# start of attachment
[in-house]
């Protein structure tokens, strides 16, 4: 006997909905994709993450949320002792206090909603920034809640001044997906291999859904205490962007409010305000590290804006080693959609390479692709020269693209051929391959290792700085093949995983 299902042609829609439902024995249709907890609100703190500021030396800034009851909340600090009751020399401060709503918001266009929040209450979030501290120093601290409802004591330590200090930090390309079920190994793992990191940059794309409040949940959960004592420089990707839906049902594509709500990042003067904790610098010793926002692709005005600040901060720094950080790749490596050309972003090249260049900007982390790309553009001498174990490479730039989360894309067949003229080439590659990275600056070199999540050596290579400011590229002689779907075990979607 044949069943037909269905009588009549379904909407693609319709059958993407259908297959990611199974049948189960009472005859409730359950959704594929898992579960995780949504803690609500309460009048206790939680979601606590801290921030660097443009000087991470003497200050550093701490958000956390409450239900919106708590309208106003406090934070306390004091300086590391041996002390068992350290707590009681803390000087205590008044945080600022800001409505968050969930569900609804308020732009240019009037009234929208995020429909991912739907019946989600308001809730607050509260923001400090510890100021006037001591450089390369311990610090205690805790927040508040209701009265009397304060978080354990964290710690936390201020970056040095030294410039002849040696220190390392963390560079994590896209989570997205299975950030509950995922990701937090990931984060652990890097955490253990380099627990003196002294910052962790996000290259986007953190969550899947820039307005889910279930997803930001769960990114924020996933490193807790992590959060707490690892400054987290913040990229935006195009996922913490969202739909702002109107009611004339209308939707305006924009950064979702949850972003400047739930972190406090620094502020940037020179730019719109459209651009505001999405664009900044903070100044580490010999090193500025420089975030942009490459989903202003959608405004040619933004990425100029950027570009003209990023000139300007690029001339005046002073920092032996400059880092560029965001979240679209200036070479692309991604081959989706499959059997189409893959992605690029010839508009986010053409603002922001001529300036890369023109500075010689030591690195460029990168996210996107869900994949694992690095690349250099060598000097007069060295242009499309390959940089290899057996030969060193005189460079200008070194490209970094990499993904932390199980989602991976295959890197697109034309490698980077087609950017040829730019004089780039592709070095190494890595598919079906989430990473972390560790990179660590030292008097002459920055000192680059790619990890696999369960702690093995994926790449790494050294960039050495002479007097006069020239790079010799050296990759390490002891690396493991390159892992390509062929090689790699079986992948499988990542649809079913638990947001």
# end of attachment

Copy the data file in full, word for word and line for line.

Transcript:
[in-house]
């Protein structure tokens, strides 16, 4: 006997909905994709993450949320002792206090909603920034809640001044997906291999859904205490962007409010305000590290804006080693959609390479692709020269693209051929391959290792700085093949995983 299902042609829609439902024995249709907890609100703190500021030396800034009851909340600090009751020399401060709503918001266009929040209450979030501290120093601290409802004591330590200090930090390309079920190994793992990191940059794309409040949940959960004592420089990707839906049902594509709500990042003067904790610098010793926002692709005005600040901060720094950080790749490596050309972003090249260049900007982390790309553009001498174990490479730039989360894309067949003229080439590659990275600056070199999540050596290579400011590229002689779907075990979607 044949069943037909269905009588009549379904909407693609319709059958993407259908297959990611199974049948189960009472005859409730359950959704594929898992579960995780949504803690609500309460009048206790939680979601606590801290921030660097443009000087991470003497200050550093701490958000956390409450239900919106708590309208106003406090934070306390004091300086590391041996002390068992350290707590009681803390000087205590008044945080600022800001409505968050969930569900609804308020732009240019009037009234929208995020429909991912739907019946989600308001809730607050509260923001400090510890100021006037001591450089390369311990610090205690805790927040508040209701009265009397304060978080354990964290710690936390201020970056040095030294410039002849040696220190390392963390560079994590896209989570997205299975950030509950995922990701937090990931984060652990890097955490253990380099627990003196002294910052962790996000290259986007953190969550899947820039307005889910279930997803930001769960990114924020996933490193807790992590959060707490690892400054987290913040990229935006195009996922913490969202739909702002109107009611004339209308939707305006924009950064979702949850972003400047739930972190406090620094502020940037020179730019719109459209651009505001999405664009900044903070100044580490010999090193500025420089975030942009490459989903202003959608405004040619933004990425100029950027570009003209990023000139300007690029001339005046002073920092032996400059880092560029965001979240679209200036070479692309991604081959989706499959059997189409893959992605690029010839508009986010053409603002922001001529300036890369023109500075010689030591690195460029990168996210996107869900994949694992690095690349250099060598000097007069060295242009499309390959940089290899057996030969060193005189460079200008070194490209970094990499993904932390199980989602991976295959890197697109034309490698980077087609950017040829730019004089780039592709070095190494890595598919079906989430990473972390560790990179660590030292008097002459920055000192680059790619990890696999369960702690093995994926790449790494050294960039050495002479007097006069020239790079010799050296990759390490002891690396493991390159892992390509062929090689790699079986992948499988990542649809079913638990947001």